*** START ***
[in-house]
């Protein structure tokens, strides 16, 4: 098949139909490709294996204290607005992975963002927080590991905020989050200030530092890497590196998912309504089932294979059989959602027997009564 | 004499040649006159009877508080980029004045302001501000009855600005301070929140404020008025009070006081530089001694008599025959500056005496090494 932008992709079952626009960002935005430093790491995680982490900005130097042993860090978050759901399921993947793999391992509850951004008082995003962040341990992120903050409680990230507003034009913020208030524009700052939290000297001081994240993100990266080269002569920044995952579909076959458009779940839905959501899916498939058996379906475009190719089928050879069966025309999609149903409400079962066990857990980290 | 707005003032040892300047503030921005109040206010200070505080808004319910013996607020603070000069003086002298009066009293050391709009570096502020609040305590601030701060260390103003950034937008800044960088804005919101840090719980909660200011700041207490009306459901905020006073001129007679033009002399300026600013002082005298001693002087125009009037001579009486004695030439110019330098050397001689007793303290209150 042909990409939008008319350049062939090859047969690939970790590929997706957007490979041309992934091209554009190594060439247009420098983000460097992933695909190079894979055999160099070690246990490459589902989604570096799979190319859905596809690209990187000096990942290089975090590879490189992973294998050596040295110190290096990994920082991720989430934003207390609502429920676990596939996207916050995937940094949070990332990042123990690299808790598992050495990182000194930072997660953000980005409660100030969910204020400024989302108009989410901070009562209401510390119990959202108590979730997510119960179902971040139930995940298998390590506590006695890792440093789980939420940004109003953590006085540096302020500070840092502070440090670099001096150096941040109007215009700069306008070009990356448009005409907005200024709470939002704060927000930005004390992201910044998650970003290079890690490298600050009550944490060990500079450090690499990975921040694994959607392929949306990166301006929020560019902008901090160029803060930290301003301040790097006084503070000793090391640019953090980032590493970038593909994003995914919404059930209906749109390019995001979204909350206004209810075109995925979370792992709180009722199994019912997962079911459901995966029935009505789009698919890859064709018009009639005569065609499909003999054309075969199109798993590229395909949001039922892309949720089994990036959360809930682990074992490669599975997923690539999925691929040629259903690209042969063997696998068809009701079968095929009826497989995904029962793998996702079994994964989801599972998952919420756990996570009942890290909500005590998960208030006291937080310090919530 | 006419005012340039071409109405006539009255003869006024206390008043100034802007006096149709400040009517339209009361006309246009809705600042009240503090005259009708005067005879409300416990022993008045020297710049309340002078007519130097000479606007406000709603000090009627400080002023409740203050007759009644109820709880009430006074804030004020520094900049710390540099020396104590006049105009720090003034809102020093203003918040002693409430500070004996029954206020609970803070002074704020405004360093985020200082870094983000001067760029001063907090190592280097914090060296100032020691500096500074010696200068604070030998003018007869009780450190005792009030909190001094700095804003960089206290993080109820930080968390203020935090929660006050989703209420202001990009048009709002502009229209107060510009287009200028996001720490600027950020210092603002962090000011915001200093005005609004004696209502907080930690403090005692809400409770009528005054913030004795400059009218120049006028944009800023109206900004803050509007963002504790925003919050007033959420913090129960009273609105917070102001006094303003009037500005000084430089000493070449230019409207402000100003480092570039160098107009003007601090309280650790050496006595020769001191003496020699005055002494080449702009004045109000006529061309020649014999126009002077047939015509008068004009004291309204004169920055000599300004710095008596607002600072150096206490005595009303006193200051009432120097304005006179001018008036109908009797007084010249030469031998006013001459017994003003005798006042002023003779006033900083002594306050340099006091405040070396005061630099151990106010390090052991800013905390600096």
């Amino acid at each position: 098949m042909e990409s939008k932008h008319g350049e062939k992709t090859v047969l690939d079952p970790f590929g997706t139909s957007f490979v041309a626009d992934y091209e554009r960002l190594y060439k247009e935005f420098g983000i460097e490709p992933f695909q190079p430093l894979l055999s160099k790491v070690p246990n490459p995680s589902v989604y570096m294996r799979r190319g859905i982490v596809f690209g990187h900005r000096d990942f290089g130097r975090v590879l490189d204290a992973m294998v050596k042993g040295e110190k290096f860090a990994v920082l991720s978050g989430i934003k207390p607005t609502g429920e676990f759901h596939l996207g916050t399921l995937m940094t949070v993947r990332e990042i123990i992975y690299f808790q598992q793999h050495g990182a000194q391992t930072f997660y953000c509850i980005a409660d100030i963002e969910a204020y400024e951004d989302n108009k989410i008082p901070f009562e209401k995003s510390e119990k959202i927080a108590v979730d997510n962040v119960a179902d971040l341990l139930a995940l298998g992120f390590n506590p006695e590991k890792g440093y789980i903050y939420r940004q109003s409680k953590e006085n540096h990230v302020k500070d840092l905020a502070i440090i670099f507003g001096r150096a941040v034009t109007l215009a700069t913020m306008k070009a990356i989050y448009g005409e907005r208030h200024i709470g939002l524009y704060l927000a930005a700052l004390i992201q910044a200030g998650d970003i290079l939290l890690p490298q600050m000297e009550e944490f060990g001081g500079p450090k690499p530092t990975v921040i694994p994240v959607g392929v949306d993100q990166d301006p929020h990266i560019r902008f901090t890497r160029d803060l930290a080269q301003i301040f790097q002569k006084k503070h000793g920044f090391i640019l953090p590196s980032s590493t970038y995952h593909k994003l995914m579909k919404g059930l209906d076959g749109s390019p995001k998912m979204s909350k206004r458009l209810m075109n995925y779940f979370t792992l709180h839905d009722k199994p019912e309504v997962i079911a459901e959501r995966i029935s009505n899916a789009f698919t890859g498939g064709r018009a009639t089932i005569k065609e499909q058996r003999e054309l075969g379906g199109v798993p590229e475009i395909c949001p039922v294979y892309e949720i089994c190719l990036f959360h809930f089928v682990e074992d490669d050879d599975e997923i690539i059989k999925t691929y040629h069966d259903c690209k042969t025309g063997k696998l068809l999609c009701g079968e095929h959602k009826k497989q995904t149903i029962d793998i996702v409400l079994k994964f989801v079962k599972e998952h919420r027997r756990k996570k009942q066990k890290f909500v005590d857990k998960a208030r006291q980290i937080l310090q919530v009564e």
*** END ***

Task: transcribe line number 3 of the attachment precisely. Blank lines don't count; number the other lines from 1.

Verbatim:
């Amino acid at each position: 098949m042909e990409s939008k932008h008319g350049e062939k992709t090859v047969l690939d079952p970790f590929g997706t139909s957007f490979v041309a626009d992934y091209e554009r960002l190594y060439k247009e935005f420098g983000i460097e490709p992933f695909q190079p430093l894979l055999s160099k790491v070690p246990n490459p995680s589902v989604y570096m294996r799979r190319g859905i982490v596809f690209g990187h900005r000096d990942f290089g130097r975090v590879l490189d204290a992973m294998v050596k042993g040295e110190k290096f860090a990994v920082l991720s978050g989430i934003k207390p607005t609502g429920e676990f759901h596939l996207g916050t399921l995937m940094t949070v993947r990332e990042i123990i992975y690299f808790q598992q793999h050495g990182a000194q391992t930072f997660y953000c509850i980005a409660d100030i963002e969910a204020y400024e951004d989302n108009k989410i008082p901070f009562e209401k995003s510390e119990k959202i927080a108590v979730d997510n962040v119960a179902d971040l341990l139930a995940l298998g992120f390590n506590p006695e590991k890792g440093y789980i903050y939420r940004q109003s409680k953590e006085n540096h990230v302020k500070d840092l905020a502070i440090i670099f507003g001096r150096a941040v034009t109007l215009a700069t913020m306008k070009a990356i989050y448009g005409e907005r208030h200024i709470g939002l524009y704060l927000a930005a700052l004390i992201q910044a200030g998650d970003i290079l939290l890690p490298q600050m000297e009550e944490f060990g001081g500079p450090k690499p530092t990975v921040i694994p994240v959607g392929v949306d993100q990166d301006p929020h990266i560019r902008f901090t890497r160029d803060l930290a080269q301003i301040f790097q002569k006084k503070h000793g920044f090391i640019l953090p590196s980032s590493t970038y995952h593909k994003l995914m579909k919404g059930l209906d076959g749109s390019p995001k998912m979204s909350k206004r458009l209810m075109n995925y779940f979370t792992l709180h839905d009722k199994p019912e309504v997962i079911a459901e959501r995966i029935s009505n899916a789009f698919t890859g498939g064709r018009a009639t089932i005569k065609e499909q058996r003999e054309l075969g379906g199109v798993p590229e475009i395909c949001p039922v294979y892309e949720i089994c190719l990036f959360h809930f089928v682990e074992d490669d050879d599975e997923i690539i059989k999925t691929y040629h069966d259903c690209k042969t025309g063997k696998l068809l999609c009701g079968e095929h959602k009826k497989q995904t149903i029962d793998i996702v409400l079994k994964f989801v079962k599972e998952h919420r027997r756990k996570k009942q066990k890290f909500v005590d857990k998960a208030r006291q980290i937080l310090q919530v009564e």